Most are observable with an 8” scope, while a few are challenging in 30" and larger telescopes.  (128 pages, 10MB)   Print Version



Planetary Nebulae and Supernovae Remnants- Planetary nebulae, supernovae remnants, and protoplanetaries that are observable above about -50° declination and north.   About 350+ objects were included.  Many stellar planetary nebulae were left out.  (337 pages, 80MB)    Print Version




Deep Sky Forum Observing Guides

Object of the week 2012 - An observing book/log comprising all of the 2012 'Object of the Week' as posted at Deep Sky Forum.  Members chose and discussed a different object every week.  You'll find a great selection of objects varying in type and difficulty.  Many objects may require at least an 18" telescope and dark skies. (140 pages, 12MB)    Print Version




Object of the week 2013 - An observing book and log comprising all of the 2013 'Object of the Week' plus selected objects from the Off the Beaten Path forum as posted at Deep Sky Forum.  Members chose and discussed a different object every week.  You'll find a great selection of objects varying in type and difficulty.  (246 pages, 28MB)    Print Version




Texas Star Party Advanced Observing Guides

Galaxy Illusions (2013) - A handy observing list for Larry Mitchell's and Jim Chandler's Texas Star Party Advanced Observing List.  Observe BOTH galaxies in at least 20 pairs to qualify for the pin. (42 pages, 4MB)  Print Version






Seeing Red (2014) - Observing Guide for Larry Mitchell's Texas Star Party Advanced Observing List.  Observe at least 20 objects to qualify for the pin. (42 pages, 4MB)  Print Version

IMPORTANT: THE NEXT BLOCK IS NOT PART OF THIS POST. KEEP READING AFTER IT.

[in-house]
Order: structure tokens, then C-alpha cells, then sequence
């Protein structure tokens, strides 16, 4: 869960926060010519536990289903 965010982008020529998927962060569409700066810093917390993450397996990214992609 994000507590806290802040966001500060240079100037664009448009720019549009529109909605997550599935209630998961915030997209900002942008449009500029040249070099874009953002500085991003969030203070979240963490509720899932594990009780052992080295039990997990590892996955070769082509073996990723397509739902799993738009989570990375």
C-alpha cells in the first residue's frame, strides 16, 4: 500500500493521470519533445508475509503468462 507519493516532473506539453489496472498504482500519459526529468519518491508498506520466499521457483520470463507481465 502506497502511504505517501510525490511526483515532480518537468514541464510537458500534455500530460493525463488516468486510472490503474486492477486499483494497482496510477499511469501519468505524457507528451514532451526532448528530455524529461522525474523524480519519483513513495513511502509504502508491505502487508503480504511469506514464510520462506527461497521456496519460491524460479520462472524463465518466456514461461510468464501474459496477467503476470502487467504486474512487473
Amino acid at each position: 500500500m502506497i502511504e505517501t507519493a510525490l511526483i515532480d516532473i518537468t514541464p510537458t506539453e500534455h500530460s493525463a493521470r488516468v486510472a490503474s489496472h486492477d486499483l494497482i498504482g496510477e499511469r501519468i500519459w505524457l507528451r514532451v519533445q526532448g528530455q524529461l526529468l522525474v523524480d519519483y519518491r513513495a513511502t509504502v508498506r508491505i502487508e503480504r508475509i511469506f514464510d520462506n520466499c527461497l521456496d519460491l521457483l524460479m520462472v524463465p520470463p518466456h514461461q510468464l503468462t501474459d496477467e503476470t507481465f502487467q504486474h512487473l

Inverting on a computer as demonstrated on my Observing Tips page

In FoxIt, click on Tools\Preferences...  Then click on Documents on the left side.  Under Document Color Options, place a check box on Replace Document Colors.  Click on the Custom Color radio button, change the page background to black and document text to white (or whatever you want).  Click on OK.

If you want to view in full screen with no borders...then click on Full Screen in the same left-hand menu under Tools\Preferences...  remove all check marks except the last one.  Click on OK.

On my small laptop, I rotate the image clockwise (as I hold my laptop with the screen on the left-hand side, you can rotate the other way around if you prefer the screen on the right-hand side.)  Then press F11 for full screen.

Note: Some of these documents are best printed on both sides of the paper to maximize the usefulness on the field as the two-page spreads are built to be used together.  It is best to coil bind the pages.  Any business printing business can do that for you.

For the documents with a two-page spread per object, if you want each object to appear on the same sheet (front and back), add a blank page or delete one of the blank pages at the beginning of the book.


Printing the Guides (two ways)

1. If you have access to a duplex printer, then you’re set.  

2.  If you are using a standard laser printer, then...

  • Print odd pages in reverse order
  • Take the just printed stack and place it in the paper tray facing up and upside down (top of page closest to you).

If you have good observations, feedback, or any other comments on these guides.  Please email

FaintFuzzies.com.  All Rights Reserved.